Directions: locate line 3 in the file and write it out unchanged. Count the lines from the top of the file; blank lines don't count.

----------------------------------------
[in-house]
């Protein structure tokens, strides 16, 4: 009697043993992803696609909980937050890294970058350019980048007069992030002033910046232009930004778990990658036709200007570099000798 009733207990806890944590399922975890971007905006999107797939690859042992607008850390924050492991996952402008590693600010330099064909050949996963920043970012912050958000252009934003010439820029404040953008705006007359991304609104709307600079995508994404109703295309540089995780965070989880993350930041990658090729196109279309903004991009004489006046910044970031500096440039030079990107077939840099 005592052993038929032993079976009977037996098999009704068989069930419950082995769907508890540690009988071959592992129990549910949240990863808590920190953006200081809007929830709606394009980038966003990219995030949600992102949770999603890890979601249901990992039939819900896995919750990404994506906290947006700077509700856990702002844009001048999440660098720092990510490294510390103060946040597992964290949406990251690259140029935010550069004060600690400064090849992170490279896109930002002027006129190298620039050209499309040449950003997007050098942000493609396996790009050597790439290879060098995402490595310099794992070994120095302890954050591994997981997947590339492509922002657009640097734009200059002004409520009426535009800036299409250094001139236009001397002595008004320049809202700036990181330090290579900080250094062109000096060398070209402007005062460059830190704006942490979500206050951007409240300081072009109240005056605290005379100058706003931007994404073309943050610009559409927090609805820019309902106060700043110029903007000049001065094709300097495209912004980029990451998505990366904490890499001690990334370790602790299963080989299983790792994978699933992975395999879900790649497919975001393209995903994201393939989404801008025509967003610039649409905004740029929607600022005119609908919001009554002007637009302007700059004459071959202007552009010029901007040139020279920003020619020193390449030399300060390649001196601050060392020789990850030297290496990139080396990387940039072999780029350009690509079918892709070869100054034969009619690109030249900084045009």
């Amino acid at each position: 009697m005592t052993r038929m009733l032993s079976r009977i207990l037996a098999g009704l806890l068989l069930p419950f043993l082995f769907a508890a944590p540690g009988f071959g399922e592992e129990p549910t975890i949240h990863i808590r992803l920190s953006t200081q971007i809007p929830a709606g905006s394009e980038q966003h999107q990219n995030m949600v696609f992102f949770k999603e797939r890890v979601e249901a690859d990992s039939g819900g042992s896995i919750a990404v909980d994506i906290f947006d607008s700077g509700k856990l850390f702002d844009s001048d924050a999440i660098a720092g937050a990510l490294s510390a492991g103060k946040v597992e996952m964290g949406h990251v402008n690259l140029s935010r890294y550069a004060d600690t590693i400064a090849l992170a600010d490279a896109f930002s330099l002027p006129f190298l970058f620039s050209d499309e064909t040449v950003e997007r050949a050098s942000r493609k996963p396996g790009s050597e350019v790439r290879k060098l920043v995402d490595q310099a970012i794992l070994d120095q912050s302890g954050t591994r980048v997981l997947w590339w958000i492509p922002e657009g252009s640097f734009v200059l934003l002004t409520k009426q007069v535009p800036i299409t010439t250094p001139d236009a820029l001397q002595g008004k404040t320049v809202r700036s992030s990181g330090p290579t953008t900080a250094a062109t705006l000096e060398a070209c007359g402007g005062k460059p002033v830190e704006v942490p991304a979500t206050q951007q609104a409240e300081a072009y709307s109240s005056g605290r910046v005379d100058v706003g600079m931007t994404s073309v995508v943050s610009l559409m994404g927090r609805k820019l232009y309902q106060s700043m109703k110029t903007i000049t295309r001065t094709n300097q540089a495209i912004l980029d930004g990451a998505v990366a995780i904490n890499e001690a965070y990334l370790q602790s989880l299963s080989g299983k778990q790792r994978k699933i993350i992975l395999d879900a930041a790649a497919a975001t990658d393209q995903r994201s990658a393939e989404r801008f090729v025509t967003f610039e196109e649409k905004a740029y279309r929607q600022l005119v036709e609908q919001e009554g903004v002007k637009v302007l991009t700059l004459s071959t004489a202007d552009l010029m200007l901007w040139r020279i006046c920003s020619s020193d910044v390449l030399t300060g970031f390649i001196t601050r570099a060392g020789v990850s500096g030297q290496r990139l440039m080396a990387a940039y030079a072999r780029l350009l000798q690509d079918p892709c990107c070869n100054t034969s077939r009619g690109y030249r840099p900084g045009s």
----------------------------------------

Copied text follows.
């Amino acid at each position: 009697m005592t052993r038929m009733l032993s079976r009977i207990l037996a098999g009704l806890l068989l069930p419950f043993l082995f769907a508890a944590p540690g009988f071959g399922e592992e129990p549910t975890i949240h990863i808590r992803l920190s953006t200081q971007i809007p929830a709606g905006s394009e980038q966003h999107q990219n995030m949600v696609f992102f949770k999603e797939r890890v979601e249901a690859d990992s039939g819900g042992s896995i919750a990404v909980d994506i906290f947006d607008s700077g509700k856990l850390f702002d844009s001048d924050a999440i660098a720092g937050a990510l490294s510390a492991g103060k946040v597992e996952m964290g949406h990251v402008n690259l140029s935010r890294y550069a004060d600690t590693i400064a090849l992170a600010d490279a896109f930002s330099l002027p006129f190298l970058f620039s050209d499309e064909t040449v950003e997007r050949a050098s942000r493609k996963p396996g790009s050597e350019v790439r290879k060098l920043v995402d490595q310099a970012i794992l070994d120095q912050s302890g954050t591994r980048v997981l997947w590339w958000i492509p922002e657009g252009s640097f734009v200059l934003l002004t409520k009426q007069v535009p800036i299409t010439t250094p001139d236009a820029l001397q002595g008004k404040t320049v809202r700036s992030s990181g330090p290579t953008t900080a250094a062109t705006l000096e060398a070209c007359g402007g005062k460059p002033v830190e704006v942490p991304a979500t206050q951007q609104a409240e300081a072009y709307s109240s005056g605290r910046v005379d100058v706003g600079m931007t994404s073309v995508v943050s610009l559409m994404g927090r609805k820019l232009y309902q106060s700043m109703k110029t903007i000049t295309r001065t094709n300097q540089a495209i912004l980029d930004g990451a998505v990366a995780i904490n890499e001690a965070y990334l370790q602790s989880l299963s080989g299983k778990q790792r994978k699933i993350i992975l395999d879900a930041a790649a497919a975001t990658d393209q995903r994201s990658a393939e989404r801008f090729v025509t967003f610039e196109e649409k905004a740029y279309r929607q600022l005119v036709e609908q919001e009554g903004v002007k637009v302007l991009t700059l004459s071959t004489a202007d552009l010029m200007l901007w040139r020279i006046c920003s020619s020193d910044v390449l030399t300060g970031f390649i001196t601050r570099a060392g020789v990850s500096g030297q290496r990139l440039m080396a990387a940039y030079a072999r780029l350009l000798q690509d079918p892709c990107c070869n100054t034969s077939r009619g690109y030249r840099p900084g045009s």